Victoria’s hotel quarantine program was thrown together in 48 hours, with a muddled chain of command and confusing training for security guards, an inquiry has heard.
Professor Lindsay Grayson, head of infectious diseases at Austin Health, told the judicial inquiry into the botched scheme that the half-hour training module developed by the federal government was better suited to the public.
“I would describe this document as confused in its target audience,” he said on Monday, the first day of public hearings in the Victorian inquiry.
Professor Grayson pointed to a section in the module that said mask use was not required.
That was true for the public at the time, but not for healthcare workers or quarantine staff.
“Clearly this is misleading for healthcare workers or quarantine staff if they thought they didn’t need to wear a mask, when I would consider it crucial if they were in likely contact with a potentially infectious patient,” he said.
“When it came to the crucial section about PPE, there was no advice.”
He also told the inquiry that using PPE without proper training could increase the risk of spreading the deadly virus.
Outbreaks among staff and private security guards are believed to be responsible for the state’s second wave of coronavirus, which has cost hundreds of lives and led to the nation’s toughest lockdown.
In late May, when the virus first broke out of hotel quarantine, 19 people in Victoria had died from COVID-19.
On Monday, Victoria set a grim record for virus fatalities, reporting 25 more that took its toll from the pandemic to 334. It also had another 282 confirmed infections, with a Melbourne-wide shutdown near the end of its second week.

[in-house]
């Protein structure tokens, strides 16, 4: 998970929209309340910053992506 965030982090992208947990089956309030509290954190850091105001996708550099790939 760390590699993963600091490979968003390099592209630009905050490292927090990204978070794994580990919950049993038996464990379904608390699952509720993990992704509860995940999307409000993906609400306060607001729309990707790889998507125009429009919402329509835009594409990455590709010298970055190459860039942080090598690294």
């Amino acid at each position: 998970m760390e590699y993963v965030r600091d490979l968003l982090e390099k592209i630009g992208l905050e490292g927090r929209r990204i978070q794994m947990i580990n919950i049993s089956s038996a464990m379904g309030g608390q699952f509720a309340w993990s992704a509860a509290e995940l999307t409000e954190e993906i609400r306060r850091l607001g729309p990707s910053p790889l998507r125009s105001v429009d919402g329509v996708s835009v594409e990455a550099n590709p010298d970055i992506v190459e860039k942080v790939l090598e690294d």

Senior counsel assisting the inquiry Tony Neal QC said the hotel quarantine program was set up in 48 hours and was without “precise lines of responsibility, control, supervision and management”.
He said “steps were set in train” for the program at a meeting at the Victorian State Control Centre on March 27. The first arrivals were expected on March 29.
Mr Neal said the program “fell short of its goal” of preventing returned overseas travellers from spreading COVID-19 to the community.
“There is material suggesting for some participants in the program, it was not clear who was in overall command of the operation,” he said.
“From the very beginning it seems there were multiple and potentially overlapping areas of responsibilities between departments.”
Mr Neal said the state Department of Jobs, Precincts and Regions was tasked with finding hotels and hiring private security to oversee the program. The Department of Health and Human Services and other government agencies were also given responsibilities.
“The evidence you will hear in this inquiry will raise questions as to the clarity of the roles of those individual agencies,” Mr Neal said.
“From the beginning, it seems there were multiple and potentially overlapping areas of responsibility between the departments.
“Evidence will be called in due course about the roles that some departments envisaged playing … and how they differ from the roles that they actually played as the program commenced.”
He said the inquiry would also focus on the decision to use private security guards instead of the Australian Defence Force and Victoria Police.
Mr Neal confirmed government ministers would be called to give evidence to the inquiry before it delivered its findings on November 6.
Premier Daniel Andrews said he was yet to be called to appear.
“If I am called, I will be there,” he said on Monday.
International flights are being diverted away from the state while Corrections Victoria has taken over quarantine operations.
Meanwhile, an application by Opposition Leader Michael O’Brien to appear at the hearings was rejected by the inquiry head, retired judge Jennifer Coate.
Mr O’Brien had submitted he had a “direct or special interest” in the probe on behalf of Coalition voters, and that his participation would “enable a different voice to be heard”.
In her ruling, dated August 12 but posted online on Monday, Justice Coate rejected Mr O’Brien’s arguments and defended the independence of her inquiry.
“The subject matter of this inquiry is of enormous significance to all of the people of Victoria. It will be conducted on behalf of all Victorians,” she wrote.